The SLI configuration with two Extreme N7800GT cards has the best result, but note that it’s not so much better than the single RADEON X1800 XT. Moreover, the performance of the SLI system is sometimes a little lower than that of the ATI RADEON X1800 XT. This fact agrees with our supposition that the game requires a large amount of graphics memory to run.
Although NVIDIA’s SLI is a mature technology already, some compatibility problems still crop up from time to time. In this case two Extreme N7800GT graphics cards working together in the multi-GPU mode have a lower speed than the single cards. This is not crucial for Far Cry , however, because all high-end graphics cards reach the speed ceiling set by the system’s central processor at the “pure speed” settings. The picture is more diverse in the “eye candy” mode: the ASUS Extreme N7800GT is a little slower than the RADEON X1800 XL starting from 1280x1024 resolution. When overclocked, the ASUS card is ahead of the GeForce 7800 GTX. The SLI configuration built out of two ASUS Extreme N7800GT cards is on top, but the gap between it and the RADEON X1800 XT is very small despite the twofold difference in the number of pixel processors.
The ASUS Extreme N7800GT looks much better in this demo because the G70 graphics processor executes the 3.0 pixel shader code from Far Cry more effectively than the ATI R520 does. That’s why the ASUS is has a higher “pure speed” than the RADEON X1800 XL and is at least no worse than it in the “eye candy” mode. The ASUS Extreme N7800GT SLI system has no rivals and delivers more than 100fps even in the hardest operational mode.
Now that First Encounter Assault Recon or F.E.A.R. has been officially released, we include this shooter into our list of benchmarks.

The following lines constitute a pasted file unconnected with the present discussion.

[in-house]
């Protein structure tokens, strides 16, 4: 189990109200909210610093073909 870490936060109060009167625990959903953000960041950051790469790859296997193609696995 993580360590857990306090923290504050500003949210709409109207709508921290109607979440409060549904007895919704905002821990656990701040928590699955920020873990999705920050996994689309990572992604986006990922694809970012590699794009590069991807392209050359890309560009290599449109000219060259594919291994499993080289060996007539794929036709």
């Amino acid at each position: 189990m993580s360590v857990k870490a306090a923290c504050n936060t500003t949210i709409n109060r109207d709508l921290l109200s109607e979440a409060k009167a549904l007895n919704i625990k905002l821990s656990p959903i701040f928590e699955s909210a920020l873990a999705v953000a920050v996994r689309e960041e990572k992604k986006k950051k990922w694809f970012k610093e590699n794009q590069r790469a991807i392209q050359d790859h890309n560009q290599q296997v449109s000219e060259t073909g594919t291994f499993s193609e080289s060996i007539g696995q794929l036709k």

The game is known to be very challenging for any graphics subsystem. The beta version was such and the final version isn’t much different. At least, only the SLI system with two ASUS Extreme N7800GT could provide more than 60fps in 1600x1200. Note also that the overclocked ASUS has the performance of the more powerful and expensive GeForce 7800 GTX throughout the test – thanks to the high frequency potential of the NVIDIA G70 chip. As for the “eye candy” mode, even SLI platforms on GeForce 7800 GTX and 7800 GT allow playing F.E.A.R. with comfort in resolutions no higher than 1280x1024. If you have a single top-end graphics card, you have to limit yourself to 1024x768 resolution, at the maximum graphics quality settings at least.
The graphics cards all have the same “pure speed” in Half-Life 2 , being limited by the CPU performance. The same is true for the “eye candy” mode, but we can see in 1600x1200 resolution that the ASUS Extreme N7800GT is as fast in this game as the RADEON X1800 XT. None of the cards sinks below 60fps.
It’s all roughly the same on the d3_c17_02 map. In high resolutions of the “eye candy” mode you see that the ASUS card is as fast as the RADEON X1800 XL and is no more than 10% behind the RADEON X1800 XT at the overclocked frequencies.
The new Serious Sam follows the best traditions of the first two titles in the series, giving you a simple plot, crowds of enemies that totally lack any intellect, and a lot of various weapons. The fans of the series should appreciate that. On the other hand, the game acquired a new engine with support of all new technologies, including HDR, and lost the last links with reality. The design of the levels and characters is too bright and gaudy for our taste. Anyway, the game is quite popular and makes a good benchmarking tool with its advanced visuals, so we decided to add it to our benchmarks list. For some unknown reason graphics cards of the GeForce 7 family refused to work in 1600x1200 in the “eye candy” mode. The testbed would show us a “blue screen of death” as soon as we tried to switch to that resolution. Two ASUS cards in a SLI configuration passed the test in 1600x1200 without problems, however.